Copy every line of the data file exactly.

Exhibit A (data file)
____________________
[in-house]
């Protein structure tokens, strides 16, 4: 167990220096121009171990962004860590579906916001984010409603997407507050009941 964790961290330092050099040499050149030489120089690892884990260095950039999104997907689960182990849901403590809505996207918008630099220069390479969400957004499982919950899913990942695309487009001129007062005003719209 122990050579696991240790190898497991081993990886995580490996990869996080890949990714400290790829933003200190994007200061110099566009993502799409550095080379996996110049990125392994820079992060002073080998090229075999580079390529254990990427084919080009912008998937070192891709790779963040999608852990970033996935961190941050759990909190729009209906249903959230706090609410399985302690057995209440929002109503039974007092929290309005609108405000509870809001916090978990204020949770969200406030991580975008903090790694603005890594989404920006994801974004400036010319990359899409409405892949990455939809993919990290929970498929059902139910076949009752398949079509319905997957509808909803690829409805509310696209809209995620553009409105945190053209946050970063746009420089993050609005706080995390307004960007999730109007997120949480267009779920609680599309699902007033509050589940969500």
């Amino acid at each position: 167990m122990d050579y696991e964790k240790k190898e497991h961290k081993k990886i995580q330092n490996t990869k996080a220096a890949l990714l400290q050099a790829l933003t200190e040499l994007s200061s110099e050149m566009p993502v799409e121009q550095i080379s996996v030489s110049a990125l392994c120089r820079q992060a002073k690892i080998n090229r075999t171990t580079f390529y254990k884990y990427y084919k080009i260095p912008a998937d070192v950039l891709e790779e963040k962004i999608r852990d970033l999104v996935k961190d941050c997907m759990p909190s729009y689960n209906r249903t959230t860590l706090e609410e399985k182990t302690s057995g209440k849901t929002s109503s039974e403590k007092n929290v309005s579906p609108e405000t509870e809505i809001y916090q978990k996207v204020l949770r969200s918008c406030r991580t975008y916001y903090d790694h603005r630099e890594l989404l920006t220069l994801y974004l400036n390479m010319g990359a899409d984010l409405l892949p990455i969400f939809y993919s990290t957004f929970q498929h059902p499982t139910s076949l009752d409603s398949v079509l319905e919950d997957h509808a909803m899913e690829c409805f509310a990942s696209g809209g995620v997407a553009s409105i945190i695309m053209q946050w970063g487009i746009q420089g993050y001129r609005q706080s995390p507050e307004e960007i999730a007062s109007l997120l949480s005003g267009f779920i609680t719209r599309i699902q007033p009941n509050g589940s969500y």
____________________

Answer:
[in-house]
């Protein structure tokens, strides 16, 4: 167990220096121009171990962004860590579906916001984010409603997407507050009941 964790961290330092050099040499050149030489120089690892884990260095950039999104997907689960182990849901403590809505996207918008630099220069390479969400957004499982919950899913990942695309487009001129007062005003719209 122990050579696991240790190898497991081993990886995580490996990869996080890949990714400290790829933003200190994007200061110099566009993502799409550095080379996996110049990125392994820079992060002073080998090229075999580079390529254990990427084919080009912008998937070192891709790779963040999608852990970033996935961190941050759990909190729009209906249903959230706090609410399985302690057995209440929002109503039974007092929290309005609108405000509870809001916090978990204020949770969200406030991580975008903090790694603005890594989404920006994801974004400036010319990359899409409405892949990455939809993919990290929970498929059902139910076949009752398949079509319905997957509808909803690829409805509310696209809209995620553009409105945190053209946050970063746009420089993050609005706080995390307004960007999730109007997120949480267009779920609680599309699902007033509050589940969500």
């Amino acid at each position: 167990m122990d050579y696991e964790k240790k190898e497991h961290k081993k990886i995580q330092n490996t990869k996080a220096a890949l990714l400290q050099a790829l933003t200190e040499l994007s200061s110099e050149m566009p993502v799409e121009q550095i080379s996996v030489s110049a990125l392994c120089r820079q992060a002073k690892i080998n090229r075999t171990t580079f390529y254990k884990y990427y084919k080009i260095p912008a998937d070192v950039l891709e790779e963040k962004i999608r852990d970033l999104v996935k961190d941050c997907m759990p909190s729009y689960n209906r249903t959230t860590l706090e609410e399985k182990t302690s057995g209440k849901t929002s109503s039974e403590k007092n929290v309005s579906p609108e405000t509870e809505i809001y916090q978990k996207v204020l949770r969200s918008c406030r991580t975008y916001y903090d790694h603005r630099e890594l989404l920006t220069l994801y974004l400036n390479m010319g990359a899409d984010l409405l892949p990455i969400f939809y993919s990290t957004f929970q498929h059902p499982t139910s076949l009752d409603s398949v079509l319905e919950d997957h509808a909803m899913e690829c409805f509310a990942s696209g809209g995620v997407a553009s409105i945190i695309m053209q946050w970063g487009i746009q420089g993050y001129r609005q706080s995390p507050e307004e960007i999730a007062s109007l997120l949480s005003g267009f779920i609680t719209r599309i699902q007033p009941n509050g589940s969500y």